There are a few ways to clean indoor and outdoor coils. Some folks stick with one, while many like to see what new products or technologies there are to speed this important part of HVAC-R system maintenance. Either way, the problem tends to be the same. Caked on grime, dirt, and dust can make cleaning hell. And don’t get us started on cottonwood seeds. It’s up to you to decide the best tool to use to clean the coils. Here at SpeedClean, we are a little biased toward our own CoilJet® and CoilShot® systems, but only after years of analyzing the other methods and figuring out the pros and cons.

1. Pressure Washer

Pro – As the name suggests, this tool has great pressure, so dirt and buildup come off pretty well. Too well actually. It also makes great artwork in coils.

Con – First, it can only be used outside, unless you like dealing with insurance companies and irate customers. Unfortunately, this tool has a little too much pressure and can easily damage and bend the fins of the unit. Coil fins in most air handlers are made of thin aluminum or copper that are sensitive to high pressure and can bend or flatten easily. Too much power could crush coils flat. While some people like to stand back and still try to use one, that just means that no water will get through the coil either. Bad idea.

2. Garden Hose

Pro – If you have a garden hose, it is already in your yard, so no need to buy anything. Also great for watering the garden and cooling off the dog.

Con – While a hose does have a lot of water, and that’s a GREAT thing for cleaning condenser coils, it doesn’t have much pressure. Caked on coils need a combination of water AND pressure to really clean well. Using a specialized tool like the CoilShot can really increase the cleaning performance of the hose. Also, don’t use indoors. Do we really have to tell you that?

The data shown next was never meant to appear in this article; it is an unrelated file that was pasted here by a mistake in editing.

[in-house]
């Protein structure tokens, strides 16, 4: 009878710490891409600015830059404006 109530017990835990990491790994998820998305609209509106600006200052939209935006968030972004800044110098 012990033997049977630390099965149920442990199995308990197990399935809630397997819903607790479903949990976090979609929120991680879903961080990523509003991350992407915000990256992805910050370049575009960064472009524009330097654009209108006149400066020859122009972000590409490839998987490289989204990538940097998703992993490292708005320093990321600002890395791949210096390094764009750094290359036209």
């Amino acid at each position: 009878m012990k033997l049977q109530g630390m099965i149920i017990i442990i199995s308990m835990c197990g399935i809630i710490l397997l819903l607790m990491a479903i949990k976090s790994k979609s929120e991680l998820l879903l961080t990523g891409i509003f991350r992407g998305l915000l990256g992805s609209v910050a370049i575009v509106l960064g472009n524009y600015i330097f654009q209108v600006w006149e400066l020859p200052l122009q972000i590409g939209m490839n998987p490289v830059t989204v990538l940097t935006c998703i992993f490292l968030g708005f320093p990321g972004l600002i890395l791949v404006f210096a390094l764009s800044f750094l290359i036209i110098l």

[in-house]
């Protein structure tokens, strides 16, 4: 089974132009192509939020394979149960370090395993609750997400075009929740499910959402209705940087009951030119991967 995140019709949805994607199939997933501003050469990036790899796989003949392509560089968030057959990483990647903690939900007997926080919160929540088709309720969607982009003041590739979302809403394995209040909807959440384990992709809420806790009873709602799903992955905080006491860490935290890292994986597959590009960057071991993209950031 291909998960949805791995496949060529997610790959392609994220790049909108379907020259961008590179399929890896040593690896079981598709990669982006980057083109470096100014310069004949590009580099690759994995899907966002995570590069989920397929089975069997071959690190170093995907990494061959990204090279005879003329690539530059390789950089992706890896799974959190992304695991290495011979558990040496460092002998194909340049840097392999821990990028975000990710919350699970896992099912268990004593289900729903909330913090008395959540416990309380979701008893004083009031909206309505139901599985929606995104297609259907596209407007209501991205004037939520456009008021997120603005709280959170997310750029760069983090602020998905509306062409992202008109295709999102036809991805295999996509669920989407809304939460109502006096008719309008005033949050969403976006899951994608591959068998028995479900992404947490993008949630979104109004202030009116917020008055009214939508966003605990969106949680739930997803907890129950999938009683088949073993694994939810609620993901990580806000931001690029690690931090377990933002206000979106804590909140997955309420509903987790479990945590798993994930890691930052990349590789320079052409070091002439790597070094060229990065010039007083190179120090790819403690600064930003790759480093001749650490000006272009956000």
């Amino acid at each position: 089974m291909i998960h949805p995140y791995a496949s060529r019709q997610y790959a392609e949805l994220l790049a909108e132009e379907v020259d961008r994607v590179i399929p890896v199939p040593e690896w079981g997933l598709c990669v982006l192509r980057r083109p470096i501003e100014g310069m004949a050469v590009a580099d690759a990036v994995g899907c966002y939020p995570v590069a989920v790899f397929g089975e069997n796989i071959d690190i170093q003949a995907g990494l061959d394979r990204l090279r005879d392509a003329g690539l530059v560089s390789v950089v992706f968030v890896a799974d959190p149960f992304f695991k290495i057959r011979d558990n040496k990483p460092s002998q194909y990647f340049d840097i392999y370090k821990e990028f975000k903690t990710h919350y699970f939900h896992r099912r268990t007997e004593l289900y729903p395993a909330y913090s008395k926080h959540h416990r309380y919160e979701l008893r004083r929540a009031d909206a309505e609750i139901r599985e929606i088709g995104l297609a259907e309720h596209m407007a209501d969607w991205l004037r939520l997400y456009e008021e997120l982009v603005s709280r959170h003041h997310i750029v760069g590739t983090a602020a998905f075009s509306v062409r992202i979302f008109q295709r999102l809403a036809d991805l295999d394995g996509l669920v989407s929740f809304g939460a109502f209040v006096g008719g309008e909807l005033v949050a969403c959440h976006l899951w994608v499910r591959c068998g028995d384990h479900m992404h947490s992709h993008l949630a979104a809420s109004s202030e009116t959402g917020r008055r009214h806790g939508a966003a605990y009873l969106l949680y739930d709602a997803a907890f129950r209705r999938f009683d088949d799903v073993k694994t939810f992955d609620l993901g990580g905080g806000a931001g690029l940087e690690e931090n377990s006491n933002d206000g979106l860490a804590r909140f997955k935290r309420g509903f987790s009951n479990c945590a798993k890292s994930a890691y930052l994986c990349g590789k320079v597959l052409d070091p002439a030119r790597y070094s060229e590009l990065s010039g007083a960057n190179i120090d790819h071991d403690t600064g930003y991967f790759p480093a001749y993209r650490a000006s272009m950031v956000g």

3. Pump Sprayer

Pro – Good for applying harsh chemicals and /or acids. Simple to use. Can be used inside and out.

Con – This tool is not designed to flush out coils or wash away debris, so your clean will suck, to be honest, especially on condenser coils. Plus, you will probably struggle to keep the pressure going consistently (though the pumping is a good workout). Applying chemical is really only 30% of a coil cleaning job. Pressure and flow to clean the coil are way more important.

4. Aerosol Sprays

Special note: If you are using a spray can to clean condenser coils, you’re doing it wrong. (we’ve seen people try)

Pro – Cheap

Con – Inside use only. You get what you pay for. These aerosols allow you to apply the chemical pretty easily but not rinse it, so the job is only half done. Many sprays claim self-rinsing or no-rinse formulas. What this normally means is the chemicals stay on the coils until enough condensate is built up to eventually rinse the coils clean. This can make for an even more clogged coil until the rinse is finally achieved. Also, it leaves harsh chemicals on your sensitive aluminum coils for extended periods of times. Does that sound like a solid idea?

5. CoilJet® Coil Cleaning System

Pro – They don’t say save the best for last for nothing. One system for inside and outside coils.  No power, no water, no problem. The CoilJet® is designed for portability by including separate water and chemical tanks and a long life rechargeable battery. It is made to clean delicate fins without damaging them by forming a unique spray pattern that gives you 125 PSI. Plenty to clean the coils, and won’t damage fins.

Con- You will wish you had 50 because you will want to give them to all of your friends 🙂